Monday, March 8, 2010
My Fried Pie Destiny.
This is the story of a fried pie. Or, more succinctly, how fried pie opened doors for my life.
I have to take you back to 2006 or so, when Vivian and Carl Barnhill came over to Today’s THV and appeared on the morning show there with the famous little half-moon pockets. I produced that show over eight years, and over that time we had a lot of different restaurants and such in. But those pies… they were something else. Something better than all the fried pies I’d ever tried before.
It was something about that crust, buttery and light and a little savory, a family secret closely kept but available to sample for just a buck 75, filled with all manners of good creamy and fruity fillings. Those pies haunted my dreams.
Fast forward to September 2007. After eight years I’d left that station to strike out on my own. I started this blog, this crazy mixed up travel and food blog, just to keep my writing chops. I was thinking about places I needed to go to fill out the fledgling project, and I thought of Ms. Lena’s. I had to go. It took me a few months to get there, but I did go.
All that… has been chronicled in a previous entry (which you can find here). It’s what happened afterward that really changed things for me.
You see, just a few days after I wrote that entry, it was featured on the Arkansas Times Eat Arkansas blog. I went from a blog that might draw five readers a day to one that was pulling in hundreds of views daily. It was my moment.
That was the start of a real whirlwind for me, that took me out of state and all over the place in the first six months of 2008 and then all over Arkansas in the years since. I even ended up as a primary contributor for the Eat Arkansas blog. And somehow, I hadn’t been able to get back to Ms. Lena’s on a Saturday morning for those fried pies.
Sometimes, when you crave something bad enough, you just do it -- no matter how weird or inconvenient it may be. While it might have been more prudent to find an assignment out east of Little Rock to go follow and just add a stop-by to my trip, I found myself unable to wait to satisfy that craving any longer.
So I bundled up my toddler daughter and off we went late one Saturday afternoon, making the 55 minute drive to DeValls Bluff for a little taste of heaven.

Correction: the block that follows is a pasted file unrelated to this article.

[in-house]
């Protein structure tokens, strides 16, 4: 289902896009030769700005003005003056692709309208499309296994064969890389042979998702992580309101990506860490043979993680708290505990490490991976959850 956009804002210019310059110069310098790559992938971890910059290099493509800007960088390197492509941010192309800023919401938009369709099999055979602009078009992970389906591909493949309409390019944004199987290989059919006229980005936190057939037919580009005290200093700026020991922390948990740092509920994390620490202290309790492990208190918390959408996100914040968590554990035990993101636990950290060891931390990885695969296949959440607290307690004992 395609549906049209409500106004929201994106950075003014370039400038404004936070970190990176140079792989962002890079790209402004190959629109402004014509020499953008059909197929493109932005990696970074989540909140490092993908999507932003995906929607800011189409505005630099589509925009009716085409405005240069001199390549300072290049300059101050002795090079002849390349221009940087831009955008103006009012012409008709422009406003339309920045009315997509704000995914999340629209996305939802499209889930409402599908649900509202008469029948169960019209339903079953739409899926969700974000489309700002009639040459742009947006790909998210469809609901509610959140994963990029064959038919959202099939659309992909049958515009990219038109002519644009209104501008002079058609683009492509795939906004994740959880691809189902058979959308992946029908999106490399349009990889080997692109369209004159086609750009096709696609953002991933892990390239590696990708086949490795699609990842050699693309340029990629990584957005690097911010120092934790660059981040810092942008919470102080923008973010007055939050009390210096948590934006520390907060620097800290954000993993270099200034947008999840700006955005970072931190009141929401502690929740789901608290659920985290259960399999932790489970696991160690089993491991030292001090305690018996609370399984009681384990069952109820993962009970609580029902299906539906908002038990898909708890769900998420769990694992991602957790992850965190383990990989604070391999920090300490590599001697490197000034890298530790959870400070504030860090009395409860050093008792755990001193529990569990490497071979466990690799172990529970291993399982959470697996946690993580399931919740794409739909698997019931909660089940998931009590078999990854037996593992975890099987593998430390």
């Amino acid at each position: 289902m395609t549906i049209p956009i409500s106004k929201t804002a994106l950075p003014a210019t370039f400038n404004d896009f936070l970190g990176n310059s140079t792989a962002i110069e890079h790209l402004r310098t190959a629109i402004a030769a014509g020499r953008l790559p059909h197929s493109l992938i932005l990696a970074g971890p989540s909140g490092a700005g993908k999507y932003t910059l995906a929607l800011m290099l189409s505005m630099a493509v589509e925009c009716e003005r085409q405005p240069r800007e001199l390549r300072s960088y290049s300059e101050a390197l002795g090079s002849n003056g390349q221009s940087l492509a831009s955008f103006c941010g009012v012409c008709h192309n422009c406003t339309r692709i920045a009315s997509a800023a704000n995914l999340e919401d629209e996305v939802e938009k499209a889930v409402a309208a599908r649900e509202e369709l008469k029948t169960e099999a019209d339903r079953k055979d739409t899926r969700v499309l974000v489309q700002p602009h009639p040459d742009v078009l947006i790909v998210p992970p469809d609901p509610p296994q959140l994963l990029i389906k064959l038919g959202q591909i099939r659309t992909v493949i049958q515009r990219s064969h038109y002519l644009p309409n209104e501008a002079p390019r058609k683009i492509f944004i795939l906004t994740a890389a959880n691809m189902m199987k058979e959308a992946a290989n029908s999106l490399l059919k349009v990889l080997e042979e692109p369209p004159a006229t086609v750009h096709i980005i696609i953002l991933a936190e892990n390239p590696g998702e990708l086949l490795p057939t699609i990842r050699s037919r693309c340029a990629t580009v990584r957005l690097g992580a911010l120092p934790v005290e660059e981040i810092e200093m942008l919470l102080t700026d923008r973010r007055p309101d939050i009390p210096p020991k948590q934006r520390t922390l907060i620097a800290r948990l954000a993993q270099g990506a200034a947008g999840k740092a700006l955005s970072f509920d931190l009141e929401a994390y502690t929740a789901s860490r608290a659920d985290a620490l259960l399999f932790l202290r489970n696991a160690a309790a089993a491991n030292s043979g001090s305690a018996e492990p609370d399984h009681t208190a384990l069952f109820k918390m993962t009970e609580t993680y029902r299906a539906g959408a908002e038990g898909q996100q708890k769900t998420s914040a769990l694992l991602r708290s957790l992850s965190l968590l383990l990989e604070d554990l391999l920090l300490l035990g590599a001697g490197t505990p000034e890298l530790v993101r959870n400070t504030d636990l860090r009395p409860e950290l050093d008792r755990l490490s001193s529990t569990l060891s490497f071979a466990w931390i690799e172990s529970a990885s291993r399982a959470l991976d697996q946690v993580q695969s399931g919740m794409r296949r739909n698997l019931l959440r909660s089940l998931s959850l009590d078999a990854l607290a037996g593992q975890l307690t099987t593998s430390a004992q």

When I turned off of Highway 70 onto Highway 33, I could already smell those pies. The scent of that impossibly flaky yet crisp crust permeated the air a block away. We pulled up and I pulled Hunter out of the car and took her in for her first experience with Ms. Lena’s pies.
Vivian came around the corner when we got there, recognized us right away. She’d been alerted that I was coming because of my post on my Facebook fan page. We chatted a bit about old times and about my former co-workers who still come by to visit. Yes, indeed, that day at the station didn’t just draw me into a pie-trance. My fellow morning show folks were similarly affected.
I came out of that shop with a dozen pies -- one of each flavor of the day and another half dozen chocolate pies (my husband’s favorite) -- and placed the slightly open clamshell boxes in the back seat. You have to, if you want them to make it home.
And when he came home from work that night, my husband thrilled over those chocolate pies. And Hunter? She was just as thrilled as her daddy, pinching a bit of crust between her fingers and licking the filling.
You know, I’ve been a whole lot of places these past few years. I’ve learned that pie isn’t just popular around here, it’s an art form. It’s everywhere in Arkansas -- big fluffy meringues and creams, tart and juicy apple and cherry and pear and other fruit pies, and all sorts of variety of fried pies. There’s just something different about Ms. Lena’s… that makes it still worth that Saturday morning drive. That’s something that should really be shared with the world.
I just find that now I'm really in a place where I can do so. That's so cool.